To make matters worse, top scorer Eden Hazard (17) could miss not only the Altetico clash but also a vital title decider with Liverpool through a calf injury picked up against PSG, Samuel Eto’o is yet to find the net since being abruptly stretchered-off against Arsenal, and Fernando Torres, well, from the outside it seems Mourinho has completely given up on him, and accordingly, the Spaniard has completely given up on Chelsea. He’s already looking forward to his summer holidays, and the prospect of joining a club where the mushroom shroud of a £50million price-tag isn’t still lingering over his head.
Resultantly, that leaves Demba Ba to pick up the pieces. He may not be the greatest striker to ever grace Stamford Bridge, in fact, considering Samuel Eto’o’s work-rate and eight goals this season, he’s not even the greatest striker in the current Chelsea squad.
But one thing is certain when it comes to the 28 year-old, as proved in his last two Chelsea outings; give him the ball near the box, and he’ll at the very least give the ‘keeper something challenging to think about. In fact, his 59% shot accuracy is on par with Samuel Eto’o’s, whilst considerably more than Fernando Torres, with 48%, and as previously mentioned, his strike-rate at Newcastle and West Ham was greater than one-in-two. Most impressively in terms of statistics, Ba dons a better goal-per-minute ratio, 1 every 92.5 minutes, in all competitions, than Premier League top-scorer Luis Suarez (1 every 99.6 minutes).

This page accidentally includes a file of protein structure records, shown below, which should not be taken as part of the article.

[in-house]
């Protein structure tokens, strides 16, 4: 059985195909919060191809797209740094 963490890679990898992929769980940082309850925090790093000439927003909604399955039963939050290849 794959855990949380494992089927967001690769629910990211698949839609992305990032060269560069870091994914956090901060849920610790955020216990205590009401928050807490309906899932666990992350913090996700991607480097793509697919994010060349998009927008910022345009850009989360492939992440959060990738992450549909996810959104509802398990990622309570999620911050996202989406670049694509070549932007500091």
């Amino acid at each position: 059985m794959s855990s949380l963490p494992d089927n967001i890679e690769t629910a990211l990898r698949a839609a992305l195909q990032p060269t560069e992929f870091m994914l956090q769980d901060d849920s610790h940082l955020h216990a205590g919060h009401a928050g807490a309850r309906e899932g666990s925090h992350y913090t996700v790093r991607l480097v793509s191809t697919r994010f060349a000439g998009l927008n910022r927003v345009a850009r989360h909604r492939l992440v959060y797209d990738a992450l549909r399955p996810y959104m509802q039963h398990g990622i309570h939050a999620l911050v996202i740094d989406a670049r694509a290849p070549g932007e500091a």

Furthermore, although the Senegal international’s contribution to build up play can leave a lot to be desired, his pace, power and height offers the Blues the route-one option that Eto’o and Torres can’t. Of all Chelsea’s strikers, Ba is the best equipped to handle the big, burly and organised Atletico backline, whom like the Blues, don the best defensive record in La Liga.
Ba is one of those strikers who only requires a half chance to score; a slither of a beneficial angle at goal, a snapped-in cross-shot from out wide, a goalmouth scramble, a pocket of space around the fringes of the penalty area. And although his all-round quality may not meet the standard Jose Mourinho constantly bemoans for, no one, even the Special One, can doubt the forward is more than capable of going on healthy goal-scoring run from now until the end of the season, providing he’s given ample opportunity to do so.
Demba Ba has spent the last 18 months of his life wondering why Chelsea bought him. Was it merely to keep Fernando Torres on his toes? Was it because he was so ridiculously cheap? Or was it simply because they could?
Now, as it fate had aligned, the Chelsea striker receives his answer. Already admitting he’ll seek pastures new this summer, whilst Mourinho longingly eyes Atletico Madrid’s Diego Costa, Ba’s final days at Stamford Bridge could be his brightest.
Five goals between now and May, a target the Senegal star is more than capable of meeting, could result in a Premier League title, or a Champions League romping. One couldn’t ask for a better parting gift, and Chelsea’s forgotten man couldn’t ask for a better way to be remembered.